Tiger Eye: Curse of the Riddle Box
Delilah (or Dela to her friends) is psychic. She's also a detective. She's been having a powerful dream every night since she came to China, and it's brought her to the dirt markets of Beijing. More than a dream - a warning, too. It isn't long before Delilah is given a riddle box that proves to be more than it seems - and mysterious forces start to follow her. But the biggest surprise is that night, when she opens the box - and summons an ancient warrior known as Hari. A man cursed to obey the orders of the owner of the box. A man still being sought by the one who imprisoned him - a sinister being known as Magi.
Tiger Eye is a story in two parts (this game being the first). It is based on the novel of the same name by Marjorie M. Liu, largely portrayed through a series of hand drawn cut scenes. Between these, Tiger Eye is a hidden object game. Click on items in the image as you spot them, as listed on the panel at the bottom of the screen. Some items are needed to operate other items (such as a crowbar to open a grate, say). There are also lots of puzzles interspersed amongst the item spotting. The usual options for hints when stuck are present - minigames also allow you to purchase two hints on how to solve them, with a third "hint" simply skipping the puzzle.
One feature that's fairly new is the ranking system. A display in the lower right shows your remaining hint points, which will regenerate over time - this can be boosted by finding items, solving puzzles and the occasional bonus rounds in which you need to spot pairs (or trios) of identical objects. Every ten points will unlock a new rank, which includes background information about Delilah and the organisation she works for. Reach rank five to unlock the Extras option on the main menu - including the option to dress up Hari in all manner of crazy outfits. And why not?
The various locations are all hand drawn and of high quality, with the hidden objects often very sneakily hidden. Puzzles to be solved are highlighted with sparkles and points of interest are marked with question marks (usually for an optional bit of character dialogue - Hari's "fish out of water" quality in our modern world is the subject of a fair few of these). Animation is limited here. The cut scenes are somewhat rougher drawn and have a rather minimalistic style of animation - I like it. Characters are portrayed fairly well. It might not be entirely suitable for very young players - while nothing explicit or particularly violent occurs, there are a few scenes in which we see Hari's naked bottom. I suspect particular care was taken when drawing this but I haven't studied it that closely!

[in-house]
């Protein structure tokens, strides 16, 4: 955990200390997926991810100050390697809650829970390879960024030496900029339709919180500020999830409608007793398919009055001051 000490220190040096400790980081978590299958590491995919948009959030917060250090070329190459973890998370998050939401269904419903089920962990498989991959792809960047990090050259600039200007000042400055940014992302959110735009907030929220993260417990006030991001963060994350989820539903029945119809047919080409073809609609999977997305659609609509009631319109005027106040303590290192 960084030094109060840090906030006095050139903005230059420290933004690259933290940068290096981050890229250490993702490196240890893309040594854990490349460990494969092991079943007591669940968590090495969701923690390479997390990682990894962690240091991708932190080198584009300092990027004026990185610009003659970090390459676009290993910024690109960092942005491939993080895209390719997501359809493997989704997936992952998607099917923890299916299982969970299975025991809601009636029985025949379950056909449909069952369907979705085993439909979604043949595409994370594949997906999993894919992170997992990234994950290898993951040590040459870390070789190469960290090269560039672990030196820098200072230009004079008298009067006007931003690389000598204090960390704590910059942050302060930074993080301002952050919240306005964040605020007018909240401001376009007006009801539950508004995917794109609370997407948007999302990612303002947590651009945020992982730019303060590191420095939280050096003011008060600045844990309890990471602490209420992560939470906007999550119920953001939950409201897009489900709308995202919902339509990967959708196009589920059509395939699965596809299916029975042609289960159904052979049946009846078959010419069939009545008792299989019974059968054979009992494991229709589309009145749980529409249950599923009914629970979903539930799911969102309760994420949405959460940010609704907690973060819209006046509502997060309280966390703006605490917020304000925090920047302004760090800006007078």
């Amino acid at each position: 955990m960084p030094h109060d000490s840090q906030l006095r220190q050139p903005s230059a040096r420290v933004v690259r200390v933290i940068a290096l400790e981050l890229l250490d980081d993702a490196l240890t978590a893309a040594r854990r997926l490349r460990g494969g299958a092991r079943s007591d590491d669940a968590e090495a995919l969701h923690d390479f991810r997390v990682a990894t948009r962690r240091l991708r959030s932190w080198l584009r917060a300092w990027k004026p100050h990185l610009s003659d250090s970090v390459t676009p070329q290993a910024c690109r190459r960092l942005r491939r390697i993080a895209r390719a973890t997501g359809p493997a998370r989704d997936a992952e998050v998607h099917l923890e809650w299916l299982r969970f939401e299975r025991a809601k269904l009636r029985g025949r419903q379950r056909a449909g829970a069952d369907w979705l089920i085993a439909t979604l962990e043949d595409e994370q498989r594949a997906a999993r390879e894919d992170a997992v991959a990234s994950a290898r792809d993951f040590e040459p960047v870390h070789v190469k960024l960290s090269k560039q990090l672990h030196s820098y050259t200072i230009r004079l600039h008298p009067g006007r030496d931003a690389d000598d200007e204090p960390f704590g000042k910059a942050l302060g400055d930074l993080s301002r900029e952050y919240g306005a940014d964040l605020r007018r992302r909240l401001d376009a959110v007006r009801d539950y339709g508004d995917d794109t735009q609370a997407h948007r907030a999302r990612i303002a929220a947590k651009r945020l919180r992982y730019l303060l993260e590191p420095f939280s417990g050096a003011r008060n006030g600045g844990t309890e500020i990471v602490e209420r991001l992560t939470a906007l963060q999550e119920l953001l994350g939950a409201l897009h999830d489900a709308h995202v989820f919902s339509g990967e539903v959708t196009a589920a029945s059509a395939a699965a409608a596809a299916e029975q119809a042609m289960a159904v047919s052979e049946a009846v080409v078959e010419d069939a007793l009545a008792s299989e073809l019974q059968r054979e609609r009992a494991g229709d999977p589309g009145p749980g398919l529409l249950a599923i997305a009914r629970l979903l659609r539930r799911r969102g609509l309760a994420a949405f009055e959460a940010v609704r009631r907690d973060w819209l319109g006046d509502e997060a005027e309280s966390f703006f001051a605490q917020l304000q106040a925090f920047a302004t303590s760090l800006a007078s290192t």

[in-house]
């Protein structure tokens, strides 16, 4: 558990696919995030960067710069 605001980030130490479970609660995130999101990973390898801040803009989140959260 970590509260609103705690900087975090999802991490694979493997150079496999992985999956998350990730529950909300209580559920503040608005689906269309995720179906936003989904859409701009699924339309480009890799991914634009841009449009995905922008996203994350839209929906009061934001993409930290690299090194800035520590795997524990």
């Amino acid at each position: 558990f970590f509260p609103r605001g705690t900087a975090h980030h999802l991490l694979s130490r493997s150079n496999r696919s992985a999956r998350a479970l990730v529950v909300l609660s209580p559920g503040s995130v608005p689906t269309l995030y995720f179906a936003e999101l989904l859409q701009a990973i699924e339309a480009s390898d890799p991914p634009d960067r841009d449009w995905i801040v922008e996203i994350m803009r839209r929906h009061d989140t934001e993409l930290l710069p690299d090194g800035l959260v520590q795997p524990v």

Tiger Eye features a series of background music and/or noise for the various locations - as there's one track per location/event, it can get a little repetitive when you're still hunting for that last object after several minutes, but they are of good quality and generally well matched to mood. Most are quite gentle, but those in more critical situations are suitably sinister. There are also sound effects for general gameplay and voice actors accompany the cut scenes. I am pleased to report there are also subtitles for those who struggle to hear speech. Voice quality is generally very good for the main cast, though the minor characters are sometimes a little forced.
It's a very playable game, and instructions (should you need them!) are given in the opening scene. Every minigame is quite explicit on what you need to do - usually swapping or drag/dropping objects into the correct positions. Mostly the left mouse button is used, with the right mouse button occasionally used in some puzzles. It misses out on a trick here - I would rather have liked a magnifying option, as with my earlier review of Brunhilda and the Magic Crystal. Ah well! Your progress is automatically saved and you can't ever really get stuck - even the minigames can be skipped if you find them difficult.
I found Tiger Eye compulsive whilst reviewing it - it is difficult to tear yourself away with just a few items left to find, and after that you're thrown into a new challenge - but this also acted against the game. I finished it within a few days! There's the bonus of unlocking the extra content, but this is not really all that difficult. There's little replay value - everything is exactly the same the second time through, including the minigames, though Delilah's "metal-sensing" psychic efforts are a randomly generated match-3. You could possibly make a side game out of this alone. On the plus side, part two looks set to continue the suspense and mystery and I'm already eager to see what happens to Hari and Delilah.
Tiger Eye is a consummate offering. I didn't detect any real issues with the game at all - every aspect, from the artwork to the music down to the game text, has been given clear attention. Those objects can be very cunningly hidden, but in nearly every case I was kicking myself when I resorted to hints - virtually none could be considered unfair. Minigames are generally simple and in some cases could be solved eventually just by random clicking, but that said a few of them had me scratching my head, and they vary so much in design that they don't get repetitive.
It is perhaps unfair to criticise Tiger Eye for its lack of variety between games. It isn't so much a game as an interactive novel, and I don't expect the latest Stephen King to go differently when I next read it. This format makes it a more immediate and engaging story and has left me more invested in the characters as a result. I hope to see the concluding part of this story very soon. Well done, PassionFruit Games!
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